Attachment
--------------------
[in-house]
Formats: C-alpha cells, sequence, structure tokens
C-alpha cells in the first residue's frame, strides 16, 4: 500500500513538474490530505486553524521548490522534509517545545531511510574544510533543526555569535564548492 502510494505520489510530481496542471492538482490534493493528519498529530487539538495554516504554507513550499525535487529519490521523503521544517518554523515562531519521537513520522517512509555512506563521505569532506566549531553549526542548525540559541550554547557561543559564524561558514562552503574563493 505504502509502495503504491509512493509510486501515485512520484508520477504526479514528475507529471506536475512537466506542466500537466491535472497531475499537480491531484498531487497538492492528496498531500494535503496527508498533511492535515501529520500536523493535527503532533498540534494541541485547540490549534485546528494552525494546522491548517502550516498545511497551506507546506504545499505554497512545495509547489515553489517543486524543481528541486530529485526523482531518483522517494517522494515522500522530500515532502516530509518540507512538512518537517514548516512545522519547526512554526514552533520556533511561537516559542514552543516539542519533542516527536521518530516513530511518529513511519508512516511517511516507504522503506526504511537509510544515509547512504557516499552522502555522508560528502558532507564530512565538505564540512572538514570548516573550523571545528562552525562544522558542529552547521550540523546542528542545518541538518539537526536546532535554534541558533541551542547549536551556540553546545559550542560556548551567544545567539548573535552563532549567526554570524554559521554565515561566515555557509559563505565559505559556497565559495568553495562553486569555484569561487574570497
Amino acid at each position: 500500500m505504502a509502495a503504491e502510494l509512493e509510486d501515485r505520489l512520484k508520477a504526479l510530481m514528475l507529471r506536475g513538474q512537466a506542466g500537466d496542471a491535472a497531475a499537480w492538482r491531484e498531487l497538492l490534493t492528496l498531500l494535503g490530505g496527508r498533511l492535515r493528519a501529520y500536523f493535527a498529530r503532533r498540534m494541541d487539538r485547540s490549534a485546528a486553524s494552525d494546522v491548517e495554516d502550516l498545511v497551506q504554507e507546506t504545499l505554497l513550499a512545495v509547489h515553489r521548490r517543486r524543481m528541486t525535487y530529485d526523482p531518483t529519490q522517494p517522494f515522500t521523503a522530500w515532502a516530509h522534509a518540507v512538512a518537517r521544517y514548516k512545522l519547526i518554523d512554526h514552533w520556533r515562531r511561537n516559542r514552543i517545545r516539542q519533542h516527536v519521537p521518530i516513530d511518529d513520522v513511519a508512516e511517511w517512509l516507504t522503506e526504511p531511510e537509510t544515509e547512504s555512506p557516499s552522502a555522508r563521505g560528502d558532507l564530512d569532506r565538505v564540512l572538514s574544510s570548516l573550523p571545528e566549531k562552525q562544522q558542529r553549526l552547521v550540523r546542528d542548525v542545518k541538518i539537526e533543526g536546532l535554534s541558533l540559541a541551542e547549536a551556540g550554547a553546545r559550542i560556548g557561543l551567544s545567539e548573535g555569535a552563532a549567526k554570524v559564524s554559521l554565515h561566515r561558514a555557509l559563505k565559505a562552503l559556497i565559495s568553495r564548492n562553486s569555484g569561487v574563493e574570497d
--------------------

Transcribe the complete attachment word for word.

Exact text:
[in-house]
Formats: C-alpha cells, sequence, structure tokens
C-alpha cells in the first residue's frame, strides 16, 4: 500500500513538474490530505486553524521548490522534509517545545531511510574544510533543526555569535564548492 502510494505520489510530481496542471492538482490534493493528519498529530487539538495554516504554507513550499525535487529519490521523503521544517518554523515562531519521537513520522517512509555512506563521505569532506566549531553549526542548525540559541550554547557561543559564524561558514562552503574563493 505504502509502495503504491509512493509510486501515485512520484508520477504526479514528475507529471506536475512537466506542466500537466491535472497531475499537480491531484498531487497538492492528496498531500494535503496527508498533511492535515501529520500536523493535527503532533498540534494541541485547540490549534485546528494552525494546522491548517502550516498545511497551506507546506504545499505554497512545495509547489515553489517543486524543481528541486530529485526523482531518483522517494517522494515522500522530500515532502516530509518540507512538512518537517514548516512545522519547526512554526514552533520556533511561537516559542514552543516539542519533542516527536521518530516513530511518529513511519508512516511517511516507504522503506526504511537509510544515509547512504557516499552522502555522508560528502558532507564530512565538505564540512572538514570548516573550523571545528562552525562544522558542529552547521550540523546542528542545518541538518539537526536546532535554534541558533541551542547549536551556540553546545559550542560556548551567544545567539548573535552563532549567526554570524554559521554565515561566515555557509559563505565559505559556497565559495568553495562553486569555484569561487574570497
Amino acid at each position: 500500500m505504502a509502495a503504491e502510494l509512493e509510486d501515485r505520489l512520484k508520477a504526479l510530481m514528475l507529471r506536475g513538474q512537466a506542466g500537466d496542471a491535472a497531475a499537480w492538482r491531484e498531487l497538492l490534493t492528496l498531500l494535503g490530505g496527508r498533511l492535515r493528519a501529520y500536523f493535527a498529530r503532533r498540534m494541541d487539538r485547540s490549534a485546528a486553524s494552525d494546522v491548517e495554516d502550516l498545511v497551506q504554507e507546506t504545499l505554497l513550499a512545495v509547489h515553489r521548490r517543486r524543481m528541486t525535487y530529485d526523482p531518483t529519490q522517494p517522494f515522500t521523503a522530500w515532502a516530509h522534509a518540507v512538512a518537517r521544517y514548516k512545522l519547526i518554523d512554526h514552533w520556533r515562531r511561537n516559542r514552543i517545545r516539542q519533542h516527536v519521537p521518530i516513530d511518529d513520522v513511519a508512516e511517511w517512509l516507504t522503506e526504511p531511510e537509510t544515509e547512504s555512506p557516499s552522502a555522508r563521505g560528502d558532507l564530512d569532506r565538505v564540512l572538514s574544510s570548516l573550523p571545528e566549531k562552525q562544522q558542529r553549526l552547521v550540523r546542528d542548525v542545518k541538518i539537526e533543526g536546532l535554534s541558533l540559541a541551542e547549536a551556540g550554547a553546545r559550542i560556548g557561543l551567544s545567539e548573535g555569535a552563532a549567526k554570524v559564524s554559521l554565515h561566515r561558514a555557509l559563505k565559505a562552503l559556497i565559495s568553495r564548492n562553486s569555484g569561487v574563493e574570497d